Tails fins of passenger aircraft operated by American Airlines at Miami International Airport in Miami on June 16. (Eva Marie Uzcategui/Bloomberg)

Tails fins of passenger aircraft operated by American Airlines at Miami International Airport in Miami on June 16. (Eva Marie Uzcategui/Bloomberg)

American Air trims overseas summer schedule on Boeing 787 delays

The company is trying to find and repair tiny structural imperfections in the carbon-fiber aircraft.

By Mary Schlangenstein / Bloomberg

American Airlines is paring plans for international flights for next summer, eliminating some routes, because of continued delays in deliveries of Boeing 787 Dreamliner aircraft.

The carrier has to recast its schedule to account for as many as 13 planes that it had counted on having but won’t arrive, Vasu Raja, American’s chief revenue officer, said in an internal memo. American will drop flights to Edinburgh, Scotland; Shannon, Ireland; and Hong Kong and won’t resume flights to Dubrovnik, Croatia; and Prague.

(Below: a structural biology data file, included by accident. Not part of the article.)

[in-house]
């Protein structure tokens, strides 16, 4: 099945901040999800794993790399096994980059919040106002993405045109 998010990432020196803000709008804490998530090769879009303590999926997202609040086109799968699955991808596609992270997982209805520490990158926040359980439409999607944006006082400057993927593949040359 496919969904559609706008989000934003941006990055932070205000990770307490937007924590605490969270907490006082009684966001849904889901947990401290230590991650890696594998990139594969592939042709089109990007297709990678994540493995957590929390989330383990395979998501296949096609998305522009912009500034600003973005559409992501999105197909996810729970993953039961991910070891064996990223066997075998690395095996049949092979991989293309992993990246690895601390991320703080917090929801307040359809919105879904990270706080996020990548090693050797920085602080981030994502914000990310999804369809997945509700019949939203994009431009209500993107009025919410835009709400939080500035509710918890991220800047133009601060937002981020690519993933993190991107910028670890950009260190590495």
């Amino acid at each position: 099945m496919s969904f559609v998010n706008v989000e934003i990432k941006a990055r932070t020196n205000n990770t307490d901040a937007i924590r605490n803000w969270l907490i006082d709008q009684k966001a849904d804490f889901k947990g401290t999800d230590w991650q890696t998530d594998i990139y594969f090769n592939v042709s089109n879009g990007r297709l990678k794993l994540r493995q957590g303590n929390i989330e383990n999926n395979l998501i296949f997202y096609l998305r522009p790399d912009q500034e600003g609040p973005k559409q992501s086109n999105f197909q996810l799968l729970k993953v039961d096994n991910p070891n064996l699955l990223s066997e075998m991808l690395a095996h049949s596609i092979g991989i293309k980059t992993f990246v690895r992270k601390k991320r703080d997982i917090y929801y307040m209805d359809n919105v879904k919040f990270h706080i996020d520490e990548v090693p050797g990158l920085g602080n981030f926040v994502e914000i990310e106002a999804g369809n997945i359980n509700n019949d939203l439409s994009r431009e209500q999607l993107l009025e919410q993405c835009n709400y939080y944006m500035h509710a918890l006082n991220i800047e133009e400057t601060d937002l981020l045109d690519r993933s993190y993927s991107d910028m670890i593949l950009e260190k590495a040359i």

“Without these wide-bodies, we simply won’t be able to fly as much internationally as we had planned next summer, or as we did in summer 2019,” Raja said. Despite the delays, American has “great confidence” in the Dreamliner and will continue working with Boeing on when to expect deliveries.

Boeing is trying to find and repair tiny structural imperfections in the carbon-fiber aircraft while addressing quality lapses among suppliers and their subcontractors.

American also is “temporarily but significantly” reducing frequencies to Asia-Pacific cities such as Shanghai, Beijing and Sydney through its route network, and delaying the start of service to some new markets, including Seattle to Bangalore, India. The airline will focus on flying to its strongest long-distance markets and will fly full schedules to London, Dublin and Madrid as soon as it’s able.

To help offset the shortage, American will put all of its wide-body aircraft on long-distance international routes, Raja said. American and rivals Delta Air Lines and United Airlines shifted some large aircraft to domestic routes and short flights to Mexico, the Caribbean and Latin America after global travel demand whithered during the height of the Covid-19 pandemic. Such travel still remains below 2019 levels.

American’s schedule change was reported earlier by the Wall Street Journal, which said the Dreamliner delays have derailed plans for American to resume 89% of the long-haul international flying it was doing before the pandemic. The carrier instead will operate at 80% because of the jet’s delivery delays.

Boeing dropped 2.3% to $206.15 at 11:14 a.m. in New York, while American fell 1.3% to $17.99.

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